Enter the Dragon, (1973) / Copyright Warner Bros

Do an experiment: in an action scene, do not show the main character or antagonist for 10 seconds and you will see how your own hand instinctively reaches for the phone to check on the Internet who is wrong there. Not computer effects, not stunt-choreography, not a cool click makes the scene emotional and true. It is about reminding us of the human emotions and stakes that we can understand. They reinforce the illusion of “truth” of the world and the heroes in it and allow us to forget that this is a fictional world and a fictional story. If we, as directors and editors, remember this and invest in emotional perception, it arouses interest and involves the audience. 

Watch a few action scenes without sound, paying attention to what gives the feeling of pain, loss, notice when you start to worry about the hero.

The action scene is exciting when we are not only surprised by the way it is realized, but when we are dragged into the course of events on an emotional level.


Each action scene is a miniature of the whole film, its mirror. Everything you know theoretically or intuitively about dramaturgy, you can use in practice in battle scenes, chases, fights, and disasters. 

One of the most important rules is a swing. To enjoy the hero’s victory, we must see that he can be defeated, we must be afraid for him, we must see that his opponent can win. Usually, the less chance the hero has of winning, the more interesting it is for us to watch what happens next.

Eastern Promises, 2007 / Copyright Focus Features.

Notice how the scene is structured in the scene of David Cronenberg’s film “Eastern Promises”. Also note the absence of music.

Careful! Nudity and cruelty. Age restrictions.

Many good action scenes are directed, staged, and edited to see how a hero loses, then wins again or vice versa. This is a simple three-act structure with a mini “EVERYTHING IS LOST” before the climax. Again, a reflection of the film’s drama: EMOTION – CONFLICT – OPPOSITION – SURPRISE.

In addition, each subsequent scene should be more exciting and inventive than the previous one. Each subsequent scene should be more emotional and with higher stakes than the previous one.

John Wick, 2014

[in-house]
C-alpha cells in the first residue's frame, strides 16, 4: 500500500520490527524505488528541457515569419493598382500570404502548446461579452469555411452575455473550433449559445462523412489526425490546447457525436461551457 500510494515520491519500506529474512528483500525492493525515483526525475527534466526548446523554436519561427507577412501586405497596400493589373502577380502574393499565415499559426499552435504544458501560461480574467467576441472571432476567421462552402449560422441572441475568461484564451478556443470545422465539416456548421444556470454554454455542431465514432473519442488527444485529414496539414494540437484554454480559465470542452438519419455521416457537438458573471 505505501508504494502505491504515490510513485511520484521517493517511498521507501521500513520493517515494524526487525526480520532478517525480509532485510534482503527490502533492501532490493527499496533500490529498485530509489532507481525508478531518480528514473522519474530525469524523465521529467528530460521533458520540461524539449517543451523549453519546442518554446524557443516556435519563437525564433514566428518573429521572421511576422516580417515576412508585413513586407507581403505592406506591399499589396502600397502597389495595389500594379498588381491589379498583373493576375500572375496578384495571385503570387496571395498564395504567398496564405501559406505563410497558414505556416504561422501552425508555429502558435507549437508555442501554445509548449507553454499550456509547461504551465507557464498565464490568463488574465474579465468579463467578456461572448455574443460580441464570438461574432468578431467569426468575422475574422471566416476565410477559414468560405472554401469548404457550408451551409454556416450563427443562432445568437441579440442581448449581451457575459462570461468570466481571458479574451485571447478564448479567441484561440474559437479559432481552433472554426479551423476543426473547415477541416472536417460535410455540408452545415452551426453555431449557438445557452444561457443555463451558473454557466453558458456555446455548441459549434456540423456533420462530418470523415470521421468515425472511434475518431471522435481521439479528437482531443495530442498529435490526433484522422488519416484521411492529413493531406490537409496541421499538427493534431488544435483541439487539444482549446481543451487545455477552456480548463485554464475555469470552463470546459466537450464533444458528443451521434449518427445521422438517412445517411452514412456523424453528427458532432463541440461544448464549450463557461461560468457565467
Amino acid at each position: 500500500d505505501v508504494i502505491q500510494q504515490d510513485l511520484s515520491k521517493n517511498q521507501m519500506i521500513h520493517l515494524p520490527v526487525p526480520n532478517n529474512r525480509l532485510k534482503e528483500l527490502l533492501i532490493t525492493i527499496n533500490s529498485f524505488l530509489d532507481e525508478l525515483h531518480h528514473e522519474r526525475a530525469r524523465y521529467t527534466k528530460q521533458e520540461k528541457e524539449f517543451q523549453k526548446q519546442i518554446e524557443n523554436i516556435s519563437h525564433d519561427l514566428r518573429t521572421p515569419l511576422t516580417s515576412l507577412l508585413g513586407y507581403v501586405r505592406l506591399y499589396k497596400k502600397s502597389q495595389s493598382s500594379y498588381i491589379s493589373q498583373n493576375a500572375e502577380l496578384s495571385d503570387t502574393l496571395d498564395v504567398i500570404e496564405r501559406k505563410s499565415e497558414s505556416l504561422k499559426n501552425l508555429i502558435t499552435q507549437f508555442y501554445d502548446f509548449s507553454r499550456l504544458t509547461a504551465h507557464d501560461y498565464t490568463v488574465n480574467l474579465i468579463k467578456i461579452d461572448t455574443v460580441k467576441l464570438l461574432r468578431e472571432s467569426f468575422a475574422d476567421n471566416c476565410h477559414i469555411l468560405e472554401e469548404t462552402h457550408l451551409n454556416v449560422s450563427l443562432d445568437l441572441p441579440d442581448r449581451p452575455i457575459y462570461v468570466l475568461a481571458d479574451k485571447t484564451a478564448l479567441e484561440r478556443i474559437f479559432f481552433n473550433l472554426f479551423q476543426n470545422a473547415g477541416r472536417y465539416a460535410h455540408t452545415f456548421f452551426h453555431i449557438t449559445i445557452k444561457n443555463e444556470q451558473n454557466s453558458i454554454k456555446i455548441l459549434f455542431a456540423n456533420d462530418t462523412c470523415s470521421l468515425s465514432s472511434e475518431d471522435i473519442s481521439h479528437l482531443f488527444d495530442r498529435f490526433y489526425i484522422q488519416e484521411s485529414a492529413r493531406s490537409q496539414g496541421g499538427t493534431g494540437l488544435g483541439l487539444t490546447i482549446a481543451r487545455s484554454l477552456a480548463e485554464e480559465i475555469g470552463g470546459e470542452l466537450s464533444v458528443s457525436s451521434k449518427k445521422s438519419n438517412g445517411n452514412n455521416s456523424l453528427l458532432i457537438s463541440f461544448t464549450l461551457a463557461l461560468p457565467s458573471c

But what if it doesn’t work out? Exhale and review the material again! Maybe you didn’t notice something. The more ideas you have of what is correct and what is not, the more you are afraid to do something wrong, the fewer opportunities you have. I also like to watch all the material again after the scene is edited. Yes, I know that we don’t have time, but the knowledge and feeling that you have used the full potential of the material as much as you can is worth it. It is also the basis of trust between the director and the editor. Because the director, the actors, and the whole film crew put in a lot of effort to shoot each shot, it’s also about respect for their work, to me.

Trust yourself, trust the editor, trust the footage – it may have everything you need. Trust the story. Allow yourself to fall in love with it, with this genre, with these heroes – and you will find the key, the nuances and details you need. The more freedom you have in your head, the more likely you are to find the key. 

4.Practical invisible tricks, 5.Poker face while editing – in the next article, until then watch some great fights for inspiration. And let us see wars and fights in the movies, not in life.

Don’t forget to write in the comments the professional observations you have about action games.

Tetiana Khodakivska - film director and film editor, whose filmography includes premieres at the Cannes Film Festival, and awards of class A festivals. Among the main awards - Chicago International Film Festival (Gold Plaque), “Best Editing” Golden Dzyga (Film Academy of Ukraine), Calcutta International Cult Film Festival (best director, best editing), US International Film and Video festival (Silver screen). Tetiana is a top editor with international projects planned for several years in advance. Among the projects that Tetiana is working on in the United States (New York) are films with such movie stars as Mickey Rourke (Wrestler, 9.5 Weeks), Peter Green (Mask, Criminal Reading), Vincent Young (Beverly Hills), Ice-T musicians and the Onyx band. Among the organizations - UN (United Nations). In 2021, Tatiana had the honor of becoming a voting member of the European Film Academy. Tetiana Khodakivska is often invited to give lectures on film editing in the USA (New York) and Ukraine (Kyiv).

Proofreading by Stephanie Ybarra /